When a British security guard was killed in an Iranian drone attack last month, the response from the government was robust. Boris Johnson warned that Iran will have to ‘face up to the consequences’. But has the West fully grasped the reality of what Iran and its ‘Ghost Armada’ is really up to at sea? And how can Britain deal with Iran’s silent partnership on the waves with China?
Back in March, the two countries signed a 25-year, £300 billion trade and military partnership which included Chinese investment in exchange for regular, heavily discounted oil and a strengthened cooperation between the military, security and defence departments. China is investing in Iran for the long haul because it is key to its Belt and Road Initiative (BRI). More than £200 billion has already been spent on the project since 2013, with another trillion pounds anticipated within the next decade.
For China to build the BRI, Iran is indispensable. Situated between the Caspian Sea and Arabian Gulf, it is the only viable land bridge out of Central Asia for China. In other words, heavy investment in Iran can be the difference between China being a regional or global superpower.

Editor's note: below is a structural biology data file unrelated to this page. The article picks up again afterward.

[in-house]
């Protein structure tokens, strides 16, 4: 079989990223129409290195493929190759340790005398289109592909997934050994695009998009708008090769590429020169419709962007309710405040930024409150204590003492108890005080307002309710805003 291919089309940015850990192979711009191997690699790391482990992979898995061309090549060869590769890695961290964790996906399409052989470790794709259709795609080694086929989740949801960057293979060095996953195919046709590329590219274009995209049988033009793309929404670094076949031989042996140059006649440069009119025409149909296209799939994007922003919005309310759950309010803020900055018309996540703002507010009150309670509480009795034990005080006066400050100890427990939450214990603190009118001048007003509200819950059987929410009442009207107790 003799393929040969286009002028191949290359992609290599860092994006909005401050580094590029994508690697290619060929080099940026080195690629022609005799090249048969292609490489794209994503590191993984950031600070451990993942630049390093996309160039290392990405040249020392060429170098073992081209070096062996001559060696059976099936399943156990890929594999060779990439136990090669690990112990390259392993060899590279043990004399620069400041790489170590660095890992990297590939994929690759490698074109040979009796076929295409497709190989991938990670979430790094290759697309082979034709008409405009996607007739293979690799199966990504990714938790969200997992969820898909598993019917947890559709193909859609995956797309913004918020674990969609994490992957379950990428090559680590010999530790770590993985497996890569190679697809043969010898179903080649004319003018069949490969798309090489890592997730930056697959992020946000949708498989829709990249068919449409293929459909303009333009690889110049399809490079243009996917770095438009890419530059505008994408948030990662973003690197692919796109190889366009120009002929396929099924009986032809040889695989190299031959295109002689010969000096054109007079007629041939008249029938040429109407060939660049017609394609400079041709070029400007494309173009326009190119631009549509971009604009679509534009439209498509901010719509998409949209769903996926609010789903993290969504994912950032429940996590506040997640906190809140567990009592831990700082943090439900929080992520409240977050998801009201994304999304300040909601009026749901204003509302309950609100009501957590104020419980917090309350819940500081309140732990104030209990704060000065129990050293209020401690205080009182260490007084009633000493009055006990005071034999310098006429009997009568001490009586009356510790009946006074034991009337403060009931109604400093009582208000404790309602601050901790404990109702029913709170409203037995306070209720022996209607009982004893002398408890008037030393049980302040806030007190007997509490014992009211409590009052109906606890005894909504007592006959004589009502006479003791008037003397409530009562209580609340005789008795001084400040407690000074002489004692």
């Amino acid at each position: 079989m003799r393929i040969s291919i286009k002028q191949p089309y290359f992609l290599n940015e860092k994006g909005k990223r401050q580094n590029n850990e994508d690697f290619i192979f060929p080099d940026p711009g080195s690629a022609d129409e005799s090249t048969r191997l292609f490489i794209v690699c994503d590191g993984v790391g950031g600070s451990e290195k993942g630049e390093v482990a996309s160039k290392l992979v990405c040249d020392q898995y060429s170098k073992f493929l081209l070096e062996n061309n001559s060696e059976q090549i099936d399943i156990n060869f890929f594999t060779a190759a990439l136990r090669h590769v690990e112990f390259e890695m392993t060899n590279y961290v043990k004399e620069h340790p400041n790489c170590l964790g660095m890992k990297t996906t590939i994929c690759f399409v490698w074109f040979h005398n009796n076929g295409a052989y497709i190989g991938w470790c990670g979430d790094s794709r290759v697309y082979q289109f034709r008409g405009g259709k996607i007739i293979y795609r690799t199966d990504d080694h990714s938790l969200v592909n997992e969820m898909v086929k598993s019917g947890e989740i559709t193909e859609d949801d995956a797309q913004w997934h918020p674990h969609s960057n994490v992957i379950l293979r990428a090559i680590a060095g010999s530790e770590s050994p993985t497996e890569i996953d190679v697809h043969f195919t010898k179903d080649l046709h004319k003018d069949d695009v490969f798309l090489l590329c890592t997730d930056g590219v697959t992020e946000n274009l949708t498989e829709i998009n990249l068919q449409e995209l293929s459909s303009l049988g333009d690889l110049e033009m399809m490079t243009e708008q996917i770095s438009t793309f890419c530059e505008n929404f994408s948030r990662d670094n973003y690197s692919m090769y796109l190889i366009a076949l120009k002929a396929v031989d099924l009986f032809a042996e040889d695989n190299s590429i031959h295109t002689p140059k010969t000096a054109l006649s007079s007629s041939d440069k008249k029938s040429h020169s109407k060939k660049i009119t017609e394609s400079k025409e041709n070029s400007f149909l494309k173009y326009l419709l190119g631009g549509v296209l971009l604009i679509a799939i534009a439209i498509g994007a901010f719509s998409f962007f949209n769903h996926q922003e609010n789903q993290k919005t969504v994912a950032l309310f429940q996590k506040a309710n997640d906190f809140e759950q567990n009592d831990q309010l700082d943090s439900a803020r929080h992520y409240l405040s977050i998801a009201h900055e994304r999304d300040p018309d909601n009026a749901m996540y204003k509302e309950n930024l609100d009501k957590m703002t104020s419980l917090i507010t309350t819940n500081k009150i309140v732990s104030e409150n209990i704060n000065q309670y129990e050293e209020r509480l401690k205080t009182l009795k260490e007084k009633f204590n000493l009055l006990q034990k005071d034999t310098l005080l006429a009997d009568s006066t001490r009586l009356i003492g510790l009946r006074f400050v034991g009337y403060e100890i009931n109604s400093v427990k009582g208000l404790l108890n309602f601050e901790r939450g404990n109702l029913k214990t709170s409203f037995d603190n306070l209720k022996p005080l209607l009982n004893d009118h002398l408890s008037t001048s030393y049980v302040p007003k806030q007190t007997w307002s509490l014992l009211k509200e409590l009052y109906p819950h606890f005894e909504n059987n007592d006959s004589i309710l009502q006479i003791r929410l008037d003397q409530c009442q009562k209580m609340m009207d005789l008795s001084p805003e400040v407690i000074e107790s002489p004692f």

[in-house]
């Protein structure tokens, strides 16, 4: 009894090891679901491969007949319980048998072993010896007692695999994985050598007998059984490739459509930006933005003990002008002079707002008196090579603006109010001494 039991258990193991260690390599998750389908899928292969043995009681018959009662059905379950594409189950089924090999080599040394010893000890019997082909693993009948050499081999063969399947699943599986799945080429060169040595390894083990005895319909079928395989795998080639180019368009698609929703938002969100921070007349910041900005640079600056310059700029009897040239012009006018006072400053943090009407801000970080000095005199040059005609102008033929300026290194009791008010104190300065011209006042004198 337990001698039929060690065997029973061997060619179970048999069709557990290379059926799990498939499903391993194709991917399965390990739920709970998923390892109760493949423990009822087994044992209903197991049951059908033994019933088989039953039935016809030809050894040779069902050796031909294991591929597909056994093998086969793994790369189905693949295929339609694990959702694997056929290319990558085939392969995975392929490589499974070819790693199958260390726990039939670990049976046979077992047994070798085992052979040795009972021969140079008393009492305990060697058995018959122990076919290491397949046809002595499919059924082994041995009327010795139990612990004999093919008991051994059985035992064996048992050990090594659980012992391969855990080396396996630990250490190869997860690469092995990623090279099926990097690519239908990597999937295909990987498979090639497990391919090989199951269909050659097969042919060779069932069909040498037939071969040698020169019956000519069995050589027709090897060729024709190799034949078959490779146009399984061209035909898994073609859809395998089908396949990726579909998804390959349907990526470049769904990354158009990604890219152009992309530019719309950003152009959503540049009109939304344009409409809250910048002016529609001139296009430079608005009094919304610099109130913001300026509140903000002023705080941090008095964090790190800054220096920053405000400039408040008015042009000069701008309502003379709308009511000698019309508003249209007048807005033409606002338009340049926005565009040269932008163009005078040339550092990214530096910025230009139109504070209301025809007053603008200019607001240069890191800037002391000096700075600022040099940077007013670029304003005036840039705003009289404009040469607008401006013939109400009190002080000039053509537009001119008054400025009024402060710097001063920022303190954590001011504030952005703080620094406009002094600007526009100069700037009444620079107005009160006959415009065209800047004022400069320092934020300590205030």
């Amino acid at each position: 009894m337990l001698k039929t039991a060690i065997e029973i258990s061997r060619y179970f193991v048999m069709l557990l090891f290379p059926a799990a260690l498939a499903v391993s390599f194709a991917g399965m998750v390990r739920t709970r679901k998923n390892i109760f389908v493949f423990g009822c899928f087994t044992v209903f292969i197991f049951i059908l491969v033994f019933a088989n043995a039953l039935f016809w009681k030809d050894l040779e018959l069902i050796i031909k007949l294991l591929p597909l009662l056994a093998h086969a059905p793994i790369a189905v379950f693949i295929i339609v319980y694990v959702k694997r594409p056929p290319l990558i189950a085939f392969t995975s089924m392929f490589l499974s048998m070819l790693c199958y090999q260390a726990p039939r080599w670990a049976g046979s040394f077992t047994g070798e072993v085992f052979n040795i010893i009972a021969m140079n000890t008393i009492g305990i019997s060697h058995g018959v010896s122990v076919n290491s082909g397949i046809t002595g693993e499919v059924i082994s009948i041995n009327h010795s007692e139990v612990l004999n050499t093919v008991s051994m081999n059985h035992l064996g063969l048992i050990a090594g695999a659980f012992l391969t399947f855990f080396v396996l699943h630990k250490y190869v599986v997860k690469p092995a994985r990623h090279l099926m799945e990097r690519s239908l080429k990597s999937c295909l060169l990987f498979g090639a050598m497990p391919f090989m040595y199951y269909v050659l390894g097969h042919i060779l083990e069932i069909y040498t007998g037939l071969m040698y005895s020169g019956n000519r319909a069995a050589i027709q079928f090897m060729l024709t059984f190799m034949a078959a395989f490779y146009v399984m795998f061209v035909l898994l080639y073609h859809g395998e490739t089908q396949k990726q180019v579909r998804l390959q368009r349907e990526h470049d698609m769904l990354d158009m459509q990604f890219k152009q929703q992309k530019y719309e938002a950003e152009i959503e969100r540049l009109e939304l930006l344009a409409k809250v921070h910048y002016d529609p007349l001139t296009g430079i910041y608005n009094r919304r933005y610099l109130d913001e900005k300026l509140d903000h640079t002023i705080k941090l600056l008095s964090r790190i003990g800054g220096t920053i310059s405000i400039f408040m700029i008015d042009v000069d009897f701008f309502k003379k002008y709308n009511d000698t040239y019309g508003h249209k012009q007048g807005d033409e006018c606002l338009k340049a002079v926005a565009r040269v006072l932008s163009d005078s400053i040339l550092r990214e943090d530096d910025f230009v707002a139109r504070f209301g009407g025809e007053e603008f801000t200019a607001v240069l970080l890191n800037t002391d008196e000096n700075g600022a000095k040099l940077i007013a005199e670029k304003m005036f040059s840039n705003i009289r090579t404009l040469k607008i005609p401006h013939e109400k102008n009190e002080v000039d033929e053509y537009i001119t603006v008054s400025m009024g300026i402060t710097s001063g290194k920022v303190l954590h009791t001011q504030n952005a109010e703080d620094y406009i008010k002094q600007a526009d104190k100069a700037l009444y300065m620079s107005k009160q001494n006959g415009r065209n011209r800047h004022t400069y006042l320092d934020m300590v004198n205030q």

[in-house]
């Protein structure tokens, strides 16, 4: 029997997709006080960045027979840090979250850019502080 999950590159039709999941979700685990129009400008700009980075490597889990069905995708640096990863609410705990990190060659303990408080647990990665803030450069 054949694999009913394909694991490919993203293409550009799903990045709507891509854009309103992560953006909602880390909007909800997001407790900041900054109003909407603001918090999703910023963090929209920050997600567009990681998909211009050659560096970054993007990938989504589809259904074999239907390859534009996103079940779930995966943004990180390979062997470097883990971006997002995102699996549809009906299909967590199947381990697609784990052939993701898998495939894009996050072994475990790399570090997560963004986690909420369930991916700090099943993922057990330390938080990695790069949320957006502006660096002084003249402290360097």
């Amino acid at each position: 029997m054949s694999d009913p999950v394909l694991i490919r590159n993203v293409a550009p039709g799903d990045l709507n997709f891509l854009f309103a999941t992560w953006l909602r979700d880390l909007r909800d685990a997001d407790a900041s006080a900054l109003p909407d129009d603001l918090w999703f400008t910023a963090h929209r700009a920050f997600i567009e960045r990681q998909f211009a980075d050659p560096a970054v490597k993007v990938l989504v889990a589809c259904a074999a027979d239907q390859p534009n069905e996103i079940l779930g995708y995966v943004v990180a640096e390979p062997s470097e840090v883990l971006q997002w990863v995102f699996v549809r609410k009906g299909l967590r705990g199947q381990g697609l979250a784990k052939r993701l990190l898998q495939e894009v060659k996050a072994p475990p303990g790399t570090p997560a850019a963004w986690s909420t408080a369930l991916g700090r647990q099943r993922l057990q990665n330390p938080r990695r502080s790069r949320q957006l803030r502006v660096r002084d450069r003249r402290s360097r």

Working at the behest of the Iranian leadership, a fleet of vessels has been assembled with the sole objective of breaching international sanctions barring foreign investments and exports of Iranian petroleum products. They have been ferrying black-market oil to willing buyers, predominantly China. Through these illegal transactions, Iran is pocketing vast amounts of foreign currency and building a war chest to withstand sanctions. At the same time, China is gaining a vital geopolitical foothold in the Middle East, something central to its own global ambitions.
For the past three years, specialist monitors at our organisation United Against Nuclear Iran (UANI) have been tracking, and alerting governments to, the Ghost Armada’s growing activities. By cross-referencing commercial satellite photography with GPS systems that pinpoint the location of every ship at sea, they have scoped the size and capacity of Iran’s sanction-busting fleet. In some cases, vessels have been caught making an illegal transfer.